MELBOURNE, Australia – Normally Bruce Banner, Spain’s Pablo Carreño Busta turned into the Incredible Hulk late Monday night at the Australian Open.
Five hours on court will do that to a guy.
The 27-year-old unloaded on Australian chair umpire Thomas Sweeney after a judgment call on a blown line call.
He raged after Nishikori came back from a 5-8 deficit in the deciding tiebreak, blew past Sweeney’s chair in lieu of a handshake – and almost blew past Nishikori, too.
The Japanese player did a great job to attempt to offer what comfort he could.
First, the big red Wilson bag went flying.
Carreño-Busta then screamed his way off the court. And he continued to scream – to himself – as he headed through the tunnels back to the player areas.
(We’re thinking that the security guard who insisted Roger Federer show his credential the other way might not even have attempted to stop this runaway freight train).
Crucial time for a crucial call, and Carreno Busta is NOT HAPPY about this.
— Wide World of Sports (@wwos) January 21, 2019
A judgment call by the umpire
Nishikori was set up to hit a short ball down the line for a winner, as Carreño Busta headed to the opposite side of the court to try to defend the higher-percentage shot.
The ball was called out. But a focused Nishikori finished the shot anyway.
Carreño-Busta’s Hawkeye Challenge determined that the ball was, in fact in. But for all of the complaints when a chair umpire decides to replay a point in those circumstances, in this case Sweeney arguably did the right thing. He determined that Nishikori would have won the point regardless.
Sweeney had to make that judgment call in real time. But even on replay, it was virtually impossible that Carreño Busta would have suddenly stopped, changed direction in no man’s land and tried to track down Nishikori’s backhand down the line.
He made the right call in difficult conditions. But from Carreño-Busta’s overheated, exhausted perspective, he was screwed either way. Either the ball was out – and he lost the point. Or the ball was in – but the point would not be replayed.
Still, most of his wrath came from a place of pure exhaustion. Five hours and five minutes, and a defeat that came after Carreño Busta led Nishikori two sets to none.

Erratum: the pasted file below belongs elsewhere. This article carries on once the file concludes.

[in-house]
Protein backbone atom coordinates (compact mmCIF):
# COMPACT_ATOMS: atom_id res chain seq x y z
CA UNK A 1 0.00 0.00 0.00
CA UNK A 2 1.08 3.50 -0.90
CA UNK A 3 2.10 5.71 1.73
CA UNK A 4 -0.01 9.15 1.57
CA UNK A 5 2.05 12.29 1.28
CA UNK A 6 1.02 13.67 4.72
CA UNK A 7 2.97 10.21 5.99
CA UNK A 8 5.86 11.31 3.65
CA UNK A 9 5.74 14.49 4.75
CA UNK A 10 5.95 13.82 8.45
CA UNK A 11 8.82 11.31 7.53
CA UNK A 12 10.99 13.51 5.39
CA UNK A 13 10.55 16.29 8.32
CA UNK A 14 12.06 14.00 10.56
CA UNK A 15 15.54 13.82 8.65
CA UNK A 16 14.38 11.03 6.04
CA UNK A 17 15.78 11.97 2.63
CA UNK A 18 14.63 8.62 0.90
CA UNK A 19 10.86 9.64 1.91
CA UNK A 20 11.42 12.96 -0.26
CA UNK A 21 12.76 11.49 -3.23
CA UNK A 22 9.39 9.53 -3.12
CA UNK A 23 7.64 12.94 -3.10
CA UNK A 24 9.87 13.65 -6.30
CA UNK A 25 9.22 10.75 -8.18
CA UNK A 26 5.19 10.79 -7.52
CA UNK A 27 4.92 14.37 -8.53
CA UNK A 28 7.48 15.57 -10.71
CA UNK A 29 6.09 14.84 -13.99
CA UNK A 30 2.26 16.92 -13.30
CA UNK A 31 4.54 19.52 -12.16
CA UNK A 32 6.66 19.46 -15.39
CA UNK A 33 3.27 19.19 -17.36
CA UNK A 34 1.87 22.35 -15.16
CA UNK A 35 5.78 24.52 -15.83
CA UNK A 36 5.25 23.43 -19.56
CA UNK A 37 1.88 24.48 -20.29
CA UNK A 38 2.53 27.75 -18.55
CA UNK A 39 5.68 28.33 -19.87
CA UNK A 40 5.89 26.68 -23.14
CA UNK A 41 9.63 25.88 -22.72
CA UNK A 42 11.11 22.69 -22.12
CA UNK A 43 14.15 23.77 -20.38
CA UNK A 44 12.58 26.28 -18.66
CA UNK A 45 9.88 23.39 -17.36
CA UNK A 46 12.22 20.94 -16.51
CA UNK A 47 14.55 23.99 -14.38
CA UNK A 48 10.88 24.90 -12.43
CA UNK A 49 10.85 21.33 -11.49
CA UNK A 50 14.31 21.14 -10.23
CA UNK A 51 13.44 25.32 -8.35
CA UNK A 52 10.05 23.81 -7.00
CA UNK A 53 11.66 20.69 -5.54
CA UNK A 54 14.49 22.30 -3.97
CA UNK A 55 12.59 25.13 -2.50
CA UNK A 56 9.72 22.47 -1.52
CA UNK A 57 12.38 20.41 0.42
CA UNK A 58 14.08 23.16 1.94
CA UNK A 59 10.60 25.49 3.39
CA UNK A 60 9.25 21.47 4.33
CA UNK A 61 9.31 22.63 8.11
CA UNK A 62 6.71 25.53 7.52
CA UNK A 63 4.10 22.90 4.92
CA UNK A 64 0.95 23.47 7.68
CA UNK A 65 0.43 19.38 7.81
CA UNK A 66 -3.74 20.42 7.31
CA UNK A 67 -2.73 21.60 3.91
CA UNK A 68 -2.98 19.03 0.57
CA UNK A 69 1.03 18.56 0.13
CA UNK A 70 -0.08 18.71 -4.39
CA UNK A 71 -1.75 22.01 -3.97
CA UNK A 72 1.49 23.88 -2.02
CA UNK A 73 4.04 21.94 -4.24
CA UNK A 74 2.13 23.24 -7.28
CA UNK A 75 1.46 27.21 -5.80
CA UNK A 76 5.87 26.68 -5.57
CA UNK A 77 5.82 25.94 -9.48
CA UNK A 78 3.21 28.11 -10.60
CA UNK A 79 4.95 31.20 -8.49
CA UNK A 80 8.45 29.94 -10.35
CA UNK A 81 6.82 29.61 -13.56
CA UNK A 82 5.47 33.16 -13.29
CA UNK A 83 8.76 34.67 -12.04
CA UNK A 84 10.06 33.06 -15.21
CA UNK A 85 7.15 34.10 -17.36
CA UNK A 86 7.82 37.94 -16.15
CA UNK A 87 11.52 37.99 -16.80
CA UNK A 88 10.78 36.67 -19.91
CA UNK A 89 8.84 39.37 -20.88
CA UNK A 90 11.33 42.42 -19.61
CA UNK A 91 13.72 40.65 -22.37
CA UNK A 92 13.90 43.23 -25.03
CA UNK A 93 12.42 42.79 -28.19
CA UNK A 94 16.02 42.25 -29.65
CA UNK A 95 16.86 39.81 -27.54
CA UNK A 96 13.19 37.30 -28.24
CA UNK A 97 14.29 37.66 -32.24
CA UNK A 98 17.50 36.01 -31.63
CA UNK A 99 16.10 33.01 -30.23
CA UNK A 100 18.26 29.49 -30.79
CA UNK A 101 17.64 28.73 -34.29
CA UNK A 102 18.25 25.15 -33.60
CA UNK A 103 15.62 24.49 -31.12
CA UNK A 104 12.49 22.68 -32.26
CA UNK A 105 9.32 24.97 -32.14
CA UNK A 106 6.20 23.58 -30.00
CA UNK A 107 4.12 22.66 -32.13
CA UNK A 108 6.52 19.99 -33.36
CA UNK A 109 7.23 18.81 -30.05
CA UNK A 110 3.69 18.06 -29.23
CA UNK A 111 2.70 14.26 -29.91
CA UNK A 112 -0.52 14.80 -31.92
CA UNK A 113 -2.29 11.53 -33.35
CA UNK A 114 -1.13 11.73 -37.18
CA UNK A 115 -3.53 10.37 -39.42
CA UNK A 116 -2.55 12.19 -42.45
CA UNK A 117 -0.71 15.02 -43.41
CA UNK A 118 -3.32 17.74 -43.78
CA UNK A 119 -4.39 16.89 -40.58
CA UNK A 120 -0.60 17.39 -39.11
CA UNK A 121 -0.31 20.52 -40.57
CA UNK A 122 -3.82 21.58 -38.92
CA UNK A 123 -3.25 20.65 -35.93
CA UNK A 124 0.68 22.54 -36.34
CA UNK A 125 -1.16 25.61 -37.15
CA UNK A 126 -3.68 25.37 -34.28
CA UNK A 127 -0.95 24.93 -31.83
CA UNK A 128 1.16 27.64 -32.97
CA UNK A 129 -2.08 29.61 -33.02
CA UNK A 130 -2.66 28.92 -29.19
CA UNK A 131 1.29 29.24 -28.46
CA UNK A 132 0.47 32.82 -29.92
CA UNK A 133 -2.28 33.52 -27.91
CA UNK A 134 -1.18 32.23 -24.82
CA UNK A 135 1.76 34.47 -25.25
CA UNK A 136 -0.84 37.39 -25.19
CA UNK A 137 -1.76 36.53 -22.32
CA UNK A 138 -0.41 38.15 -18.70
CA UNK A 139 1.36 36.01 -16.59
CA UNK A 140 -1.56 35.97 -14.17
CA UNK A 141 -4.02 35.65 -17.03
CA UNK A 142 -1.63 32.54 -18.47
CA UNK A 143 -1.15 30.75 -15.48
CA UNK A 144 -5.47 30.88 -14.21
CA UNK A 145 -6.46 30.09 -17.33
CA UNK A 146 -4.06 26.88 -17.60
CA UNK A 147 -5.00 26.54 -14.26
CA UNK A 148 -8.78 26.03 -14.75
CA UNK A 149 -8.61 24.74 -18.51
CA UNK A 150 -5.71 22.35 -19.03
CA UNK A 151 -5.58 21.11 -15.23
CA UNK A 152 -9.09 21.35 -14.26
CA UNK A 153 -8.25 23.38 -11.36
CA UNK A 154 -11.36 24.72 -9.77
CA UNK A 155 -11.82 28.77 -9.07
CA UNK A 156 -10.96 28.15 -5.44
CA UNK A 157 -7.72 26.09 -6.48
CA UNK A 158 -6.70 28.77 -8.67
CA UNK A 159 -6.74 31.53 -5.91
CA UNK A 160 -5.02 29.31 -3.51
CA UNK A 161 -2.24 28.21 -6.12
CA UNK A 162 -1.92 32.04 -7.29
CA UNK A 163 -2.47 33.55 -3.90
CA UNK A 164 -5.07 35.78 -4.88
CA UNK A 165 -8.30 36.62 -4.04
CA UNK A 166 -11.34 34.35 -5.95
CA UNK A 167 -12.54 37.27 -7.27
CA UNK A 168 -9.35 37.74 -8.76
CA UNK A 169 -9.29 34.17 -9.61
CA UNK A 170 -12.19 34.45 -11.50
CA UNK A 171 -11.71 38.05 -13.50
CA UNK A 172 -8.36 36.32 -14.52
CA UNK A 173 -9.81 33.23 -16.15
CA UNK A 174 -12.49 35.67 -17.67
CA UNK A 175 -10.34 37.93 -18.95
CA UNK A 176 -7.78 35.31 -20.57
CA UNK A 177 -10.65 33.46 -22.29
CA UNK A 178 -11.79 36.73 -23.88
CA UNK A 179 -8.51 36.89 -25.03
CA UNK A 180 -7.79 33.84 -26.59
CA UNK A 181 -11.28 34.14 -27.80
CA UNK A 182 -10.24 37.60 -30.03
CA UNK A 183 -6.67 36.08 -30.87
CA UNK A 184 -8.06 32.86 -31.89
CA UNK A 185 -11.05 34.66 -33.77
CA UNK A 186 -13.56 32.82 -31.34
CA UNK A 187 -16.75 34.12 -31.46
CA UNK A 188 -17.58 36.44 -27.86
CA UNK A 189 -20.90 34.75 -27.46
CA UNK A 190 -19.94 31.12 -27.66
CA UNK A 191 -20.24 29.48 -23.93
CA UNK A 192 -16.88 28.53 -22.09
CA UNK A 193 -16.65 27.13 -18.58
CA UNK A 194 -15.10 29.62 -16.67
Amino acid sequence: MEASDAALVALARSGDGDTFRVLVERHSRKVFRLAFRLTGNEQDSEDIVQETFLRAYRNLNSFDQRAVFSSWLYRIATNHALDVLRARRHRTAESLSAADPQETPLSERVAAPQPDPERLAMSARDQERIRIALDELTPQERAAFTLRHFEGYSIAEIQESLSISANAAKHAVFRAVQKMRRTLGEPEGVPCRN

Carreño Busta was emotional when he got to his press conference – undoubtedly the best-attended Pablo Carreño Busta press conference outside Spain … ever.
“Obviously I’m very sad, no, because after five hours fighting, after five hours’ match, the way that I leave from the court wasn’t correct, and I’m so sorry, because that’s not (me). I try to leave faster as possible when I lost that last point, because I know that in any moment I lost the head,” Carreño-Busta said.
“But it’s tough, no, to me to leave Australian Open like this, because I think that I played really good. I play an unbelievable match. Also Kei, he play really good, and that’s sad to leave like this.”
Carreño couldn’t really wrap his head around the fact that he was going to lose the point – either way.
But of course, had he been the one with basically an open-court forehand for a winner in a fifth-set deciding tiebreak, he wouldn’t have been of the opinion that the pointed needed to be replayed.
Social media statement
“I want to apologize for the way I left the court tonight at the Australian Open. Obviously it was a totally unfortunate reaction on my part and out of place. It’s hard to explain the frustration you feel after fighting for five hours on the court and what happened, happened. I am aware that there is no justification for my reaction and that is why I would like to apologize to the audience and all the people who have followed me on television. Thank you for the messages of encouragement I have received and know that Pablo Carreño is the player who was on the court for five hours and not the last five seconds.”
— Pablo Carreño (@pablocarreno91) January 21, 2019
Nishikori not overimpressed
The first question to Nishikori – the marathon man of this Australian Open – was about the drama.
The Japanese star set that straight fairly quickly.
How did you feel about that point in the tiebreaker, taking up so much attention from such a marathon match?
“Well, that was important point, too, but, I mean, you should ask how I came back from two sets down. That was only one point. I mean, maybe affect him, but, you know, he took some time and maybe it could affect me. I mean, I’m really glad how I came back. Yeah, I don’t even know how I come back but very happy to win today.”